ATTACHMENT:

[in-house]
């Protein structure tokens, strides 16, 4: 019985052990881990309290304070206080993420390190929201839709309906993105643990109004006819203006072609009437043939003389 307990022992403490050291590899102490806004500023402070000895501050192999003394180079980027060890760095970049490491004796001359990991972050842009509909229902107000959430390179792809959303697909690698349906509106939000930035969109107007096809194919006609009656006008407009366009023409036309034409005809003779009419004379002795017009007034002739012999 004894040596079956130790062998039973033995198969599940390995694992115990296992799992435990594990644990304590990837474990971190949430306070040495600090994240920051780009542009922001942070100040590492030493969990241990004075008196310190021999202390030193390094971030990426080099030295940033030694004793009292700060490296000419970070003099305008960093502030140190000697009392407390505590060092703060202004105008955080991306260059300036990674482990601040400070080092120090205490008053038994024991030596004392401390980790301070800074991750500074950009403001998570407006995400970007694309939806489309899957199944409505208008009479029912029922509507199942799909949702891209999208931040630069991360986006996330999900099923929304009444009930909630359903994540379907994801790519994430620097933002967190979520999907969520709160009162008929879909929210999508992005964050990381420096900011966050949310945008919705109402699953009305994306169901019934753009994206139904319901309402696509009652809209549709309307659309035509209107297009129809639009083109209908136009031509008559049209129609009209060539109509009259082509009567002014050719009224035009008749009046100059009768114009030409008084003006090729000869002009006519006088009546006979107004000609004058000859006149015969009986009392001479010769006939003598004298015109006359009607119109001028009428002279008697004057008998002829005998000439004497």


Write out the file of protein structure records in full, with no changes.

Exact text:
[in-house]
């Protein structure tokens, strides 16, 4: 019985052990881990309290304070206080993420390190929201839709309906993105643990109004006819203006072609009437043939003389 307990022992403490050291590899102490806004500023402070000895501050192999003394180079980027060890760095970049490491004796001359990991972050842009509909229902107000959430390179792809959303697909690698349906509106939000930035969109107007096809194919006609009656006008407009366009023409036309034409005809003779009419004379002795017009007034002739012999 004894040596079956130790062998039973033995198969599940390995694992115990296992799992435990594990644990304590990837474990971190949430306070040495600090994240920051780009542009922001942070100040590492030493969990241990004075008196310190021999202390030193390094971030990426080099030295940033030694004793009292700060490296000419970070003099305008960093502030140190000697009392407390505590060092703060202004105008955080991306260059300036990674482990601040400070080092120090205490008053038994024991030596004392401390980790301070800074991750500074950009403001998570407006995400970007694309939806489309899957199944409505208008009479029912029922509507199942799909949702891209999208931040630069991360986006996330999900099923929304009444009930909630359903994540379907994801790519994430620097933002967190979520999907969520709160009162008929879909929210999508992005964050990381420096900011966050949310945008919705109402699953009305994306169901019934753009994206139904319901309402696509009652809209549709309307659309035509209107297009129809639009083109209908136009031509008559049209129609009209060539109509009259082509009567002014050719009224035009008749009046100059009768114009030409008084003006090729000869002009006519006088009546006979107004000609004058000859006149015969009986009392001479010769006939003598004298015109006359009607119109001028009428002279008697004057008998002829005998000439004497």